18         21         13          15
TUMXLv5.45       166/169    169/171     166/N       171/N
                   25         21         15          17
TUMXLv8.204      284/291    286/291     284/N       286/N
                   10         11         11          18
TUMXLv8.213      221/238    233/238     221/N       233/N
                    7          8          9           6
TUMXLv9.77       206/211    211/213     206/N       213/N
                    6          9          9           5
TUMXLv10.201     155/165     155/N     157/165      157/N
                    7         14         12          10
TUGAPv3-5.213#   192/228    197/228     192/N       197/N
                    7         14         22          21
TUMXLv8.2        229/242    239/242    229/245     239/245
                    8         11          7          11
TUMXLv9.109      318/320    318/350    320/336     336/350
                   19         13         15          11
TUMXLv'9.180     295/296    296/297    295/298     297/298
                   20         13         23          20
TUMXLv10.284     204/207    207/209    204/208     208/209
                    7          6          3           6
TUMXLv10.411     182/188    188/195    190/195     182/190
                   19         22         19          21
TUGAPv5-7.284    109/117    117/129    109/119     119/129
                   12         12         11          23
TUMXLv5.16                  193/193    193/200
                              36         35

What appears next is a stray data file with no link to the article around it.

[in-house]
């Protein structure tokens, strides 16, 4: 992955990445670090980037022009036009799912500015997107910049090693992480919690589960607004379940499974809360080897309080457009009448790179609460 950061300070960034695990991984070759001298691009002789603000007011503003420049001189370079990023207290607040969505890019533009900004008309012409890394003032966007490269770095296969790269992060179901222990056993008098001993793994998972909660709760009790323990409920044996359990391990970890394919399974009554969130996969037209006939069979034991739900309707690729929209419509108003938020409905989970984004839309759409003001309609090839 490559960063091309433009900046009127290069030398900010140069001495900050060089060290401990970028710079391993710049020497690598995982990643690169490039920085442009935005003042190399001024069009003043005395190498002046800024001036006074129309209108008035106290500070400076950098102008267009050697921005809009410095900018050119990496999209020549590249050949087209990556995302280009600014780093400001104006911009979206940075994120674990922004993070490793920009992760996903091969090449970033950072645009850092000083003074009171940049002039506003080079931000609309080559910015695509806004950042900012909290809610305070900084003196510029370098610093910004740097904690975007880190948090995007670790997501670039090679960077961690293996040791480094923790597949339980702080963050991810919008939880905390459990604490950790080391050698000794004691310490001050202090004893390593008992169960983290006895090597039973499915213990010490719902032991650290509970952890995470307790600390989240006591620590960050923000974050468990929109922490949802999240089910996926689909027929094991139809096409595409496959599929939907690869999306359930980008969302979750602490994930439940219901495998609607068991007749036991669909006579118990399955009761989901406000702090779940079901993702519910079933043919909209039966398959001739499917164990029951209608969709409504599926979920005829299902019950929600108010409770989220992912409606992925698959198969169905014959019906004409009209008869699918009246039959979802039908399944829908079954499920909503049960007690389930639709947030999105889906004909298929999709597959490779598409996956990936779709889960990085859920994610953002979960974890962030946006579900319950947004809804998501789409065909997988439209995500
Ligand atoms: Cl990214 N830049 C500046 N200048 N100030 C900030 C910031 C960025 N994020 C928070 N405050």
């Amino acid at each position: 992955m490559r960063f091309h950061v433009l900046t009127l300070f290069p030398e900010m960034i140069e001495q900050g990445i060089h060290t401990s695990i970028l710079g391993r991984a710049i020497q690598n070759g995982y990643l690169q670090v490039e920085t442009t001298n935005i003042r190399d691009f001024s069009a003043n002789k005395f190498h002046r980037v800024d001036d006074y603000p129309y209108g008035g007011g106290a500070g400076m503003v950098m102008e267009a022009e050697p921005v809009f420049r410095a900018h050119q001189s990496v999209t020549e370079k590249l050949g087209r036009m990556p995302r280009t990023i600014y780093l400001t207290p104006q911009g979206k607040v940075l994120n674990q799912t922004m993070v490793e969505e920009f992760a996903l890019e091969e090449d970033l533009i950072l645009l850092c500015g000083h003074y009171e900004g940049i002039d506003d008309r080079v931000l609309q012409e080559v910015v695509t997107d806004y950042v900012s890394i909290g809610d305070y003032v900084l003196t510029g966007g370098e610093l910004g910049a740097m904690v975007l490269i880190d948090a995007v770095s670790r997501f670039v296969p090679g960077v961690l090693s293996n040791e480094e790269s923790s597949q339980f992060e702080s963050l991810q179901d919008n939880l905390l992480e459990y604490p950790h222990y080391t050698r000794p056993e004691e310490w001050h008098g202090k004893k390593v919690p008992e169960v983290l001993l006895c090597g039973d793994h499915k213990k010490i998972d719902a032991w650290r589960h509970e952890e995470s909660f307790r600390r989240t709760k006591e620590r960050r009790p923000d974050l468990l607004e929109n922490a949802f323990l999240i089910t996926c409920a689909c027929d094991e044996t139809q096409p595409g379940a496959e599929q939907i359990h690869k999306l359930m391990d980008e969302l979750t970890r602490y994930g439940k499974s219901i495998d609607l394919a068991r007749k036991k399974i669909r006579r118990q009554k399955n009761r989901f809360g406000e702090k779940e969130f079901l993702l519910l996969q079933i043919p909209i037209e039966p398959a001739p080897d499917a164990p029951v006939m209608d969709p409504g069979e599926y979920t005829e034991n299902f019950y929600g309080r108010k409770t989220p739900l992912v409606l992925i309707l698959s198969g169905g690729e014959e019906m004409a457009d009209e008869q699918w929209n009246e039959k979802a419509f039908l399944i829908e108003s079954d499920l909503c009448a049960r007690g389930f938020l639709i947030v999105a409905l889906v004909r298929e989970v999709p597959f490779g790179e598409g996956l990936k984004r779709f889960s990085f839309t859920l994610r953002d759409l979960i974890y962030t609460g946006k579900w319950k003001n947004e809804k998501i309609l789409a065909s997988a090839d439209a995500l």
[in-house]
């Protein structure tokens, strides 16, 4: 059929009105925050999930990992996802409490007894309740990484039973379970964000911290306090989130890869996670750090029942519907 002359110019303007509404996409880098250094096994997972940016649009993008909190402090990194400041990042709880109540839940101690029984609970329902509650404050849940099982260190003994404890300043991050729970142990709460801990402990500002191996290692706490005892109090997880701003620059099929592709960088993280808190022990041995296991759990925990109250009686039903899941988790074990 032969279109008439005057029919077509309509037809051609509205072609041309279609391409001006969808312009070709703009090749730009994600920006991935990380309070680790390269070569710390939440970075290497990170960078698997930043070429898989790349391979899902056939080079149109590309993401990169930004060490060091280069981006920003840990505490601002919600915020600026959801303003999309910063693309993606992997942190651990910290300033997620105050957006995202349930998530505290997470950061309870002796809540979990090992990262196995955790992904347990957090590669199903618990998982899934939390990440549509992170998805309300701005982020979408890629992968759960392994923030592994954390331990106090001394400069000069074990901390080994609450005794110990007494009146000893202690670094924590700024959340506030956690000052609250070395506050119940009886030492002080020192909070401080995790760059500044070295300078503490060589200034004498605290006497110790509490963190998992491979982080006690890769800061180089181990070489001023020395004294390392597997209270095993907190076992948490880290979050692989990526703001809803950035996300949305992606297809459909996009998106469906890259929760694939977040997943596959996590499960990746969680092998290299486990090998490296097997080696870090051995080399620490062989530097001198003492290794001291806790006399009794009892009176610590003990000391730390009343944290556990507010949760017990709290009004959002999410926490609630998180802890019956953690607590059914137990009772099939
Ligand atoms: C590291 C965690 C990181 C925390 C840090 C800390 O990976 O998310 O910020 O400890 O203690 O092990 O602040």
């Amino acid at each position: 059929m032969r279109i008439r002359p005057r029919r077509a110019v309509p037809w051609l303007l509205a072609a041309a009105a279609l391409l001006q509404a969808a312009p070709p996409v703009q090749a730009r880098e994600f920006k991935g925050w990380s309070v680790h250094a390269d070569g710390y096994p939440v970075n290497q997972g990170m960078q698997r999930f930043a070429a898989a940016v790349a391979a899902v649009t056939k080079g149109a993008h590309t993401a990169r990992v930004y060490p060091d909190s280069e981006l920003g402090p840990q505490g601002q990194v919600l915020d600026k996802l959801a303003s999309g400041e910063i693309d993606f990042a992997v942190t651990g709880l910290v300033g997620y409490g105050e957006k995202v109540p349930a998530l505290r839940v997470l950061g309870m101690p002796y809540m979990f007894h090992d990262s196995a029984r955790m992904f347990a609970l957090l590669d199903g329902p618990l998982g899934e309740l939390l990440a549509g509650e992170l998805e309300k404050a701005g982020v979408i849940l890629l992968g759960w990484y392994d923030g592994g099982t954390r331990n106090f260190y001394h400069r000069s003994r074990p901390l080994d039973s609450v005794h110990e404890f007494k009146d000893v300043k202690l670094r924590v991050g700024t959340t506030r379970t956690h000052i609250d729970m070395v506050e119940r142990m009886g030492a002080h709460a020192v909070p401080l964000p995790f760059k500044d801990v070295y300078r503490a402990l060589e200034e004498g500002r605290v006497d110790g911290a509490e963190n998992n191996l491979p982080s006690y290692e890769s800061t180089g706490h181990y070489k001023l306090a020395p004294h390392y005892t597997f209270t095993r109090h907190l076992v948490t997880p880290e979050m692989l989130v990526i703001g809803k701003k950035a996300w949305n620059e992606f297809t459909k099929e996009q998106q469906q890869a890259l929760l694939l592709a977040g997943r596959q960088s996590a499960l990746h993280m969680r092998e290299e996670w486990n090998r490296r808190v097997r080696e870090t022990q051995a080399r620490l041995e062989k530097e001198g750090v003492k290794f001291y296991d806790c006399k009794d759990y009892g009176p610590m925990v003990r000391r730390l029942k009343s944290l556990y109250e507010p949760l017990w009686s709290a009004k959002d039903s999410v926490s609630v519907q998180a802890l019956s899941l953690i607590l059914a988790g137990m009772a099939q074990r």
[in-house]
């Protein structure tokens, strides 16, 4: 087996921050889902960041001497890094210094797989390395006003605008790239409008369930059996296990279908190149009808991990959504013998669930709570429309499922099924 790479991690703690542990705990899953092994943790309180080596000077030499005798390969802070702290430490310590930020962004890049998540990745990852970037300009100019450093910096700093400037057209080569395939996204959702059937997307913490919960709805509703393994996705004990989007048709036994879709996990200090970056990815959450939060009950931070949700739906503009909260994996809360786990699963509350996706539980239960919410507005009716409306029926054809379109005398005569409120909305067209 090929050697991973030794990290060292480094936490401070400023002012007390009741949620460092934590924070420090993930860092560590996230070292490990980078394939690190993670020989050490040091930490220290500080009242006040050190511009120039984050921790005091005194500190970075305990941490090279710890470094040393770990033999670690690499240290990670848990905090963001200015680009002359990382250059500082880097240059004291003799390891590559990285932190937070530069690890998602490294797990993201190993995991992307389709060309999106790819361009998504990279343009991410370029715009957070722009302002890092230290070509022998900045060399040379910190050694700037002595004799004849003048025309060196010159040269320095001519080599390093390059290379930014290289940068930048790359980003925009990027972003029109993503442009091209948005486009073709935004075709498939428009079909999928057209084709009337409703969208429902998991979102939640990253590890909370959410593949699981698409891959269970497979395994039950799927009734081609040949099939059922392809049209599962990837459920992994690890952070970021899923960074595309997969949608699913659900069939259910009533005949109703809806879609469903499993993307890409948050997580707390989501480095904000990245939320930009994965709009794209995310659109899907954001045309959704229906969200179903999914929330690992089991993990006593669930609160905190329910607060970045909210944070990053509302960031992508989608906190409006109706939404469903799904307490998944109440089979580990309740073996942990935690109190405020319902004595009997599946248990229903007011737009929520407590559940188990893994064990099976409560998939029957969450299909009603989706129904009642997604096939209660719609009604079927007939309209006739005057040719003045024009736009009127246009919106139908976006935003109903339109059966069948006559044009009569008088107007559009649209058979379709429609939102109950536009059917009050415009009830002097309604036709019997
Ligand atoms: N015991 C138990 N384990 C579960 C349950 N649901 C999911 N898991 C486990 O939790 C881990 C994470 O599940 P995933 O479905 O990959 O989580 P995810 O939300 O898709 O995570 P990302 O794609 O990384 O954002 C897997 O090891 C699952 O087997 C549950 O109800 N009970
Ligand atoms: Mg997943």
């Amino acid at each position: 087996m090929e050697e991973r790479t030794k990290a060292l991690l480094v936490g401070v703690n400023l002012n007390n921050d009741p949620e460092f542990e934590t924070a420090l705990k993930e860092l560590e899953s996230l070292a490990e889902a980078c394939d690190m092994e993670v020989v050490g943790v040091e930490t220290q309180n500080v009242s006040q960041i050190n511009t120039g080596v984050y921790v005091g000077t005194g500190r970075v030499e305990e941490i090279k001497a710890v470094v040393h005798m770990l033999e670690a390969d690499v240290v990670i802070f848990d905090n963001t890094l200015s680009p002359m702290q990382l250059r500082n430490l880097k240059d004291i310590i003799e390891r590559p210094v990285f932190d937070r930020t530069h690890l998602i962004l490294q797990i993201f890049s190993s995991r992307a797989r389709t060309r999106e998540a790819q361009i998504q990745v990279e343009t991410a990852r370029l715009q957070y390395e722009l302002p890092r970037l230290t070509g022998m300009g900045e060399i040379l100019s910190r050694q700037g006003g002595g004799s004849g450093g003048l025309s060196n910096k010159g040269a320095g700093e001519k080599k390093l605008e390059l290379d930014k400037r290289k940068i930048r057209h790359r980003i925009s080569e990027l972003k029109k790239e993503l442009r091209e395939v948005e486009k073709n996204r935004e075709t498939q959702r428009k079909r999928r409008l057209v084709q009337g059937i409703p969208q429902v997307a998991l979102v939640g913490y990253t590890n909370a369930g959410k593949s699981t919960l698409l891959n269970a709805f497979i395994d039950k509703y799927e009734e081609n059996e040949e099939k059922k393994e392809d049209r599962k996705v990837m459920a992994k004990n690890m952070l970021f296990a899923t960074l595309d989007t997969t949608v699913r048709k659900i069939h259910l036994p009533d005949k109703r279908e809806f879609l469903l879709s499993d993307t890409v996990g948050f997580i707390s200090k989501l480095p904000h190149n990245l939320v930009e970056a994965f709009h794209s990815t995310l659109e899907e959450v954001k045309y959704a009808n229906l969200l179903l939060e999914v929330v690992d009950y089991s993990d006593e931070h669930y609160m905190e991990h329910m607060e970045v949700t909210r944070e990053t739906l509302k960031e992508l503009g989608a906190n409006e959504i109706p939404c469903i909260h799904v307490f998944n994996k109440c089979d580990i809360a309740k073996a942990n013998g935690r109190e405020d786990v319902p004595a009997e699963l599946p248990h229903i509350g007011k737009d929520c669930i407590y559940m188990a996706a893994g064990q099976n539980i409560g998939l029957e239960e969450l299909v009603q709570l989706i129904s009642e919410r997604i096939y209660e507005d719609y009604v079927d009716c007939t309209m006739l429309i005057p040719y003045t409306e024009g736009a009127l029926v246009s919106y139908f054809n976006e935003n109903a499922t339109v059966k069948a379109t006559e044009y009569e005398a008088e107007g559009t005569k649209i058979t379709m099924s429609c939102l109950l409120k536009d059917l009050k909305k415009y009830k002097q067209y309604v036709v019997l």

TUMXLv6.5                   142/145    145/145
                              45         36
TUMXLv7.9                   273/273    273/288
                              47         35
TUMXLv7.32                  121/121    121/123
                              34         45
TUMXLv7.91                  102/102    102/105
                              35         48
TUMXLv8.75                  199/199    199/200
                              34         40
TUMXLv8.80#                 208/216    216/216
                              13         44
TUMXLv8.101#                121/161    161/161
                              27         10
TUMXLv8.106                 293/293    293/294
                              33         25
TUMXLv8.179                 189/196    196/196
                              40         41
TUMXLv8.206                 274/282    282/282
                              21         34
TUMXLv8.296#                175/192    192/192
                              68         13
TUMXLv9.10                  105/120    120/120
                              45         38
TUMXLv'9.60                 306/306    306/308
                              37         38
TUMXLv10.343                249/252    252/252
                              41         27
TUGAPv7-9.95                281/283    283/283
                              25         40
TUDWPvD20                   192/192    192/201
                              43         36
ShIL1.21                    269/282    282/282
                              49         34
TUYFLvH16.1                  89/92      92/92
                              48         38
TUYFLvH26.1                 138/138    138/141
                              34         32
TSV2A003.F2                 238/242    238/238
                              30         40
TULSLvSu233                 182/184    184/184
                              35         39
TULSLvSu508                 158/159    159/159
                              19         18
TUMXLv6.124      162/162    162/170    170/170
                   20       43 (x)       23
TUMXLv8.310#     156/156    156,/160   160/160
                   22       29 (x)        3
TUMXLv9.121#     134/134    134/137    137/137
                   52       30 (x)        2
TUMXLv10.204#    211/211    211/213    213/213
                    0       35 (x)       16
TUMXLv10.208#    119/119    119/122    122/122